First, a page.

PORTLAND, Ore. (KOIN) – The federal government is looking to seize a home and property in Lebanon after discovering the owners were growing almost $10 million worth of marijuana there illegally.
According to a court document filed by a member of the Drug Enforcement Administration Tuesday, Jan. 25, a Linn County Sheriff’s Office deputy was sent to a residence on Aspen Lane in Lebanon in November 2020 to investigate a suspicion that marijuana was being grown illegally there.
The home belongs to Ying Xiu Ye and Cai Fen Pan, a married couple. When the deputy arrived on the property, he met Ying who allowed him to come inside and led him to the basement of her home where he saw several rooms filled with marijuana plants, according to the court filing. Ying allegedly told the deputy she “grew marijuana for her and her husband to use,” and that she also said they had friends who would come by and pick it up and that they only gave it away to their friends.
Ying allegedly admitted she and her husband did not have any permits or licenses to grow marijuana from the Oregon Medical Marijuana Program or the Oregon Liquor Control Commission. Law enforcement confirmed the couple did not have licenses.
After seeing the size of the grow operation inside the home, the deputy notified the Linn Interagency Narcotics Enforcement task force. The deputy read Ying her Miranda rights and investigators obtained a search warrant for the property.
In addition to the 4,000 square foot home, there was also a barn and a machine shed on the property.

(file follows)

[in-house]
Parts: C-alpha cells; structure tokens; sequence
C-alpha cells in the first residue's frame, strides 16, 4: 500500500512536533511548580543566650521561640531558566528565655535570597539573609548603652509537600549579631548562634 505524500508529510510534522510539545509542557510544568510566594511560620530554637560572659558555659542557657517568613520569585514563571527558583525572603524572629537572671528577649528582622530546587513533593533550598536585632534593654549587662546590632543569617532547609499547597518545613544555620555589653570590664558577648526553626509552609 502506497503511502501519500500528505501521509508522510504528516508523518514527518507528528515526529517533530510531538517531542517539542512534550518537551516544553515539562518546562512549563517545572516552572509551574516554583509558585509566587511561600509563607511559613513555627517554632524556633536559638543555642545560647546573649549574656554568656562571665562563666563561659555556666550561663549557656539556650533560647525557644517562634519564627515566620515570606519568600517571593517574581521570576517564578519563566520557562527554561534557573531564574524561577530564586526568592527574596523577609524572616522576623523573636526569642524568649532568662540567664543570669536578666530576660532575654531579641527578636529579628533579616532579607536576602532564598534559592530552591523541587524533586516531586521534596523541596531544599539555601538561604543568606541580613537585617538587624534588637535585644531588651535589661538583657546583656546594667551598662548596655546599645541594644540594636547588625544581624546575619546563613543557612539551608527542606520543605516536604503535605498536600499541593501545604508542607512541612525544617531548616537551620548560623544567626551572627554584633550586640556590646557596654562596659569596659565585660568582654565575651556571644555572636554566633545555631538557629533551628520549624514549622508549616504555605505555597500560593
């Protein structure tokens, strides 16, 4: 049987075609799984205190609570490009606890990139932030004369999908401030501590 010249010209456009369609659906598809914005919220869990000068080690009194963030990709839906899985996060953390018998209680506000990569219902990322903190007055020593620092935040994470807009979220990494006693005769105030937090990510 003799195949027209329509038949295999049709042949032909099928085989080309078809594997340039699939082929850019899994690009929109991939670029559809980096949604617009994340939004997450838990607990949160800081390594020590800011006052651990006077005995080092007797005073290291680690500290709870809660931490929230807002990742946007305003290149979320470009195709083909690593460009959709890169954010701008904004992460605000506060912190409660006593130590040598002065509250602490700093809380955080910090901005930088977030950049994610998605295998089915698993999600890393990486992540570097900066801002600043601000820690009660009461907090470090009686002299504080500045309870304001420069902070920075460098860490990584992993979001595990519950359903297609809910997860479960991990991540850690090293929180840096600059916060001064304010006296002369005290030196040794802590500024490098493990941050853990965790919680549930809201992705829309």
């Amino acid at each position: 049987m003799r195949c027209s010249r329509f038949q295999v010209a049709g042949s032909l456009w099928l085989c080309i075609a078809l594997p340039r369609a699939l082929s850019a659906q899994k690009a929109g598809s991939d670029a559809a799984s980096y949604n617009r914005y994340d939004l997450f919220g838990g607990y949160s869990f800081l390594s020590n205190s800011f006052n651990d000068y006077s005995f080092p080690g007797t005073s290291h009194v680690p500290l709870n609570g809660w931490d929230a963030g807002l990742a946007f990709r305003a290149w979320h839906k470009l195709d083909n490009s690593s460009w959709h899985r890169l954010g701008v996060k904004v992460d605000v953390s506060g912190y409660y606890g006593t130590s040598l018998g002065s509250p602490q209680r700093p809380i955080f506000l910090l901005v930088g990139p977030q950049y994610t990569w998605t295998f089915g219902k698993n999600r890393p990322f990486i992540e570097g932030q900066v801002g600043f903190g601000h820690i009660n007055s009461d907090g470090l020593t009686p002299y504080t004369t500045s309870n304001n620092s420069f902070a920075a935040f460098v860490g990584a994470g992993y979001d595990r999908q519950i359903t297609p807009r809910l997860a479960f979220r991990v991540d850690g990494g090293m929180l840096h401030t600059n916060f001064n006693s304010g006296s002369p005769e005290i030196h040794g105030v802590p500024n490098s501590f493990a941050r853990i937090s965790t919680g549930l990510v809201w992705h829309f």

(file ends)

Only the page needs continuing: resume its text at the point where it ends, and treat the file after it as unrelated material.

The court document states inside the home itself, investigators found approximately 1,096 marijuana plants, with an additional 2,051 plants in the machine shed and 1,266 plants in the barn. Investigators also found $7,320 in cash in Ying’s jacket that was in the master bedroom, the court document says.
Each grow location allegedly had intricate ventilation, watering, power, and optimal growing conditions designed for marijuana. A lieutenant at the scene described it as “large and sophisticated.”
In total, the narcotics enforcement task force seized approximately 4,400 plants, which weighed about 1,260 pounds with a total estimated value of $9,870,709.99, according to the court filing.
According to the court document, Ying and her husband Cai had relocated to Oregon from Georgia, where they still own and operate a for-hire transportation business.
While conducting the search warrant, investigators commented on the living situation observed in the home and said it looked like the house was used as a “short stay location” and that the “home felt hardly lived in.” A detective believed Ying and Cai purchased the home for the sole purpose of growing, cultivating and harvesting marijuana for distribution.
Ying and Cai purchased the property on July 3, 2019.
The DEA says the property is now subject to forfeiture because it was used or intended to be used to facilitate the illegal production and distribution of marijuana, in violation of Title 21.
The state has also issued warrants for the arrest of Ying and Cai.
The U.S. Attorney’s Office told KOIN News it could not provide comment on the case because it is currently pending.